A Chronology of Buddhism  (623 B.C.E.-1968)


Streams of Tradition: Buddhism, East to West (pdf file)

“Streams of Tradition” is a summary account of the development of Buddhism from India through its arising in East Asia and Tibet. It provides some background for the appearance of Shin Buddhism in Japan and hopefully will be helpful to those seeking an orientation to Buddhism and its teachings.

Also of interest:

Introduction: Religion in China (pdf file)
Introduction: Religion in Japan (pdf file)

Scanned chapters offer a background for Buddhism in East Asia, along with information on the meaning and significance of the religious faiths of China and Japan. SOURCE: “Religion and Man; India and Far Eastern Religious Traditions,” by Alfred Bloom (NY: Harper & Row, 1971) pp. 139-282.

Engaged Shin Buddhism (pdf file) – A series of essays about Engaged Shin Buddism

Engaged Shin Buddhism: Quotations on Buddhist Social awareness (pdf file) – This gathering of quotations from various sources in Theravada and Mahayana Buddhism concerning Buddhist Social Awareness is not exhaustive but hopefully will give some suggestion of the Buddhist perspective.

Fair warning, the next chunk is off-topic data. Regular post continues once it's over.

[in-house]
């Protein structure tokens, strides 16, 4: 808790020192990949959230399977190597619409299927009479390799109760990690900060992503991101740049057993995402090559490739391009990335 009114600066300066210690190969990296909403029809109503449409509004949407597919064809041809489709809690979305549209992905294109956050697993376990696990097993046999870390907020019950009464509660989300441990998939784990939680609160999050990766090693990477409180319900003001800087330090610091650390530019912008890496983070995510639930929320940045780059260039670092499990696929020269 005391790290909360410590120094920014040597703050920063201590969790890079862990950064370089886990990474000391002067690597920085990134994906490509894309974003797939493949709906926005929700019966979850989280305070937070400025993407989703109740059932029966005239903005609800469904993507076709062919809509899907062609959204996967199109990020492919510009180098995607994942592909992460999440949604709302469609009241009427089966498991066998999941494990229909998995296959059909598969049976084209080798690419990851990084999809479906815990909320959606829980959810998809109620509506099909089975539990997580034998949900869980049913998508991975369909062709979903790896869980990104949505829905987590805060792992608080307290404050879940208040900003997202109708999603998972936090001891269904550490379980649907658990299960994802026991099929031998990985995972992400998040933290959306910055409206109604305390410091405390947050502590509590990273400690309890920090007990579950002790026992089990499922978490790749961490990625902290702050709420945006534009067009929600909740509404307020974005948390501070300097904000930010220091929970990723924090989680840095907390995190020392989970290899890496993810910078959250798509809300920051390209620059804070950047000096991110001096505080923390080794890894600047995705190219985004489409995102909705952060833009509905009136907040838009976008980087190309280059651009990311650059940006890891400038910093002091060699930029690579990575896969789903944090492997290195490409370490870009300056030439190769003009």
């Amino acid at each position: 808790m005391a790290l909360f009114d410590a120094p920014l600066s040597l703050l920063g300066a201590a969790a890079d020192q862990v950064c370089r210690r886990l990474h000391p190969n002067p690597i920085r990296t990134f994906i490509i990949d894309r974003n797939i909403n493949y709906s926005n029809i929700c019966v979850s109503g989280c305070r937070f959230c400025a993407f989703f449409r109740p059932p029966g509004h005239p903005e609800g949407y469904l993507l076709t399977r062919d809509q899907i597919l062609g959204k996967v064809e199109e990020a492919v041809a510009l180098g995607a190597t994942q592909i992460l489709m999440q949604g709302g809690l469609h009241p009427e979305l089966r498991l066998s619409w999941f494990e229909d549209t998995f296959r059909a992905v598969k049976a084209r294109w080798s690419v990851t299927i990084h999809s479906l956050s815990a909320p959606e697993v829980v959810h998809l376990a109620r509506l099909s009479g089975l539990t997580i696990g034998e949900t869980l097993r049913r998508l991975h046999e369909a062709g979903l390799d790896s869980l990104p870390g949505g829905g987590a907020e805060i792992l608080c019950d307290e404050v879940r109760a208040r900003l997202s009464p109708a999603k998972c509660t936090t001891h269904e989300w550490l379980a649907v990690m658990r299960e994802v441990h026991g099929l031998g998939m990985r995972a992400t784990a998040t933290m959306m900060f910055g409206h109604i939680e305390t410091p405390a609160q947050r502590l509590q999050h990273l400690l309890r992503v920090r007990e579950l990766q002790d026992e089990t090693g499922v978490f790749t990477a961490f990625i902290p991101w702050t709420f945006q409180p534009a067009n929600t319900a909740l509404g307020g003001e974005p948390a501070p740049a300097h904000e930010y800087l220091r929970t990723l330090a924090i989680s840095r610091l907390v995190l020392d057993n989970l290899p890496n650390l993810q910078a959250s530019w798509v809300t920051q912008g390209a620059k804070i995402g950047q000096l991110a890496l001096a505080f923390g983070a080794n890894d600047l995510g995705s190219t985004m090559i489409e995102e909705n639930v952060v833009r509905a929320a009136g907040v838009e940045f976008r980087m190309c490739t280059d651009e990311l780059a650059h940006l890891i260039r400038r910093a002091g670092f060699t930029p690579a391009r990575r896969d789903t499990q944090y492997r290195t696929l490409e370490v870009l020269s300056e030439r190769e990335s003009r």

Shin Buddhism in Modern Culture course
Explores Shin Buddhism – also known as Jodo Shinshu – historically, and in modern context.

Essays …




Kiyozawa in Concord: A Historian Looks Again at Shin Buddhism in America (pdf file)This article appeared in The Eastern Buddhist (New Series, Volume 41-No. 1-2010 pp. 101-150). We are grateful to the Eastern Buddhist Society and the author for permission to post the article which will be very helpful in viewing issues concerning Shin Buddhism in the West.

Galen Amstutz, Ph.D., grew up in an Asian-American neighborhood in Sacramento, California. He became interested in Buddhism after teaching English in Japan in the 1970s, studied at the Institute of Buddhist Studies in Berkeley, California, and qualified as a minister in the Nishi Honganji organization. Later, having continued his academic study with a Ph.D. in Asian Religions from Princeton, he worked for Florida State University, the Reischauer Institute of Japanese Studies at Harvard, and (in 2004-09) at Ryukoku University in Japan. He is currently active as an independent scholar in Boston while teaching online for the Institute of Buddhist Studies in Berkeley. He is particularly interested in the communication (or cross-cultural hermeneutical) problem posed by Shin Buddhism in the English-speaking world and has published a book on the issue (“Interpreting Amida: History and Orientalism in the Study of Pure Land Buddhism,” SUNY 1997). He has published various articles on facets of Pure Land Buddhism. A new piece concerning a theory of what occurred historically in Shin, as well as references to some of his previous writing, will be forthcoming in the IBS journal Pacific World under the title “World Macrohistory and Shinran’s Literacy.”